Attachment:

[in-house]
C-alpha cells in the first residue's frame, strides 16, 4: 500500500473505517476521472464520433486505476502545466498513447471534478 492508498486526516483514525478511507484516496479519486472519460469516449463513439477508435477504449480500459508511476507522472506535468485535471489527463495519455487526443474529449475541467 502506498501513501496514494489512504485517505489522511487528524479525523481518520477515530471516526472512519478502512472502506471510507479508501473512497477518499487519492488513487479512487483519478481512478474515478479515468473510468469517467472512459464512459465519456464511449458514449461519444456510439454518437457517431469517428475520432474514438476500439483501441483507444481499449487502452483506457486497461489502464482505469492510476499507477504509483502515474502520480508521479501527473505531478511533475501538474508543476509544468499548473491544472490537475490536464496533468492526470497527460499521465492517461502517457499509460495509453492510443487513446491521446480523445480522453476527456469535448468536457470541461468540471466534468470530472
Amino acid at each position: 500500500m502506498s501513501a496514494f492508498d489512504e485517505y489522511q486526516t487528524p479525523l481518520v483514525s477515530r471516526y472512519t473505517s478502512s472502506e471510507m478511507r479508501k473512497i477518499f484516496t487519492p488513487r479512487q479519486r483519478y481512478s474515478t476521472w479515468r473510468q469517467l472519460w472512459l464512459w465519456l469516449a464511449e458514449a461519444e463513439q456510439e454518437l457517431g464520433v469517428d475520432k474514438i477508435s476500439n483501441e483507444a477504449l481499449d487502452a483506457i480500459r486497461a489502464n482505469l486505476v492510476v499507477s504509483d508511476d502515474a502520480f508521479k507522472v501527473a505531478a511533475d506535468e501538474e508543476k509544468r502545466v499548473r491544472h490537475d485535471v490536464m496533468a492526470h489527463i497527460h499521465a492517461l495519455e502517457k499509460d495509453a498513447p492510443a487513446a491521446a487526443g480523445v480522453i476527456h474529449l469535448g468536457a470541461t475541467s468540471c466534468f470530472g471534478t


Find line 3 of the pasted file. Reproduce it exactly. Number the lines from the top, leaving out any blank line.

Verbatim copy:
Amino acid at each position: 500500500m502506498s501513501a496514494f492508498d489512504e485517505y489522511q486526516t487528524p479525523l481518520v483514525s477515530r471516526y472512519t473505517s478502512s472502506e471510507m478511507r479508501k473512497i477518499f484516496t487519492p488513487r479512487q479519486r483519478y481512478s474515478t476521472w479515468r473510468q469517467l472519460w472512459l464512459w465519456l469516449a464511449e458514449a461519444e463513439q456510439e454518437l457517431g464520433v469517428d475520432k474514438i477508435s476500439n483501441e483507444a477504449l481499449d487502452a483506457i480500459r486497461a489502464n482505469l486505476v492510476v499507477s504509483d508511476d502515474a502520480f508521479k507522472v501527473a505531478a511533475d506535468e501538474e508543476k509544468r502545466v499548473r491544472h490537475d485535471v490536464m496533468a492526470h489527463i497527460h499521465a492517461l495519455e502517457k499509460d495509453a498513447p492510443a487513446a491521446a487526443g480523445v480522453i476527456h474529449l469535448g468536457a470541461t475541467s468540471c466534468f470530472g471534478t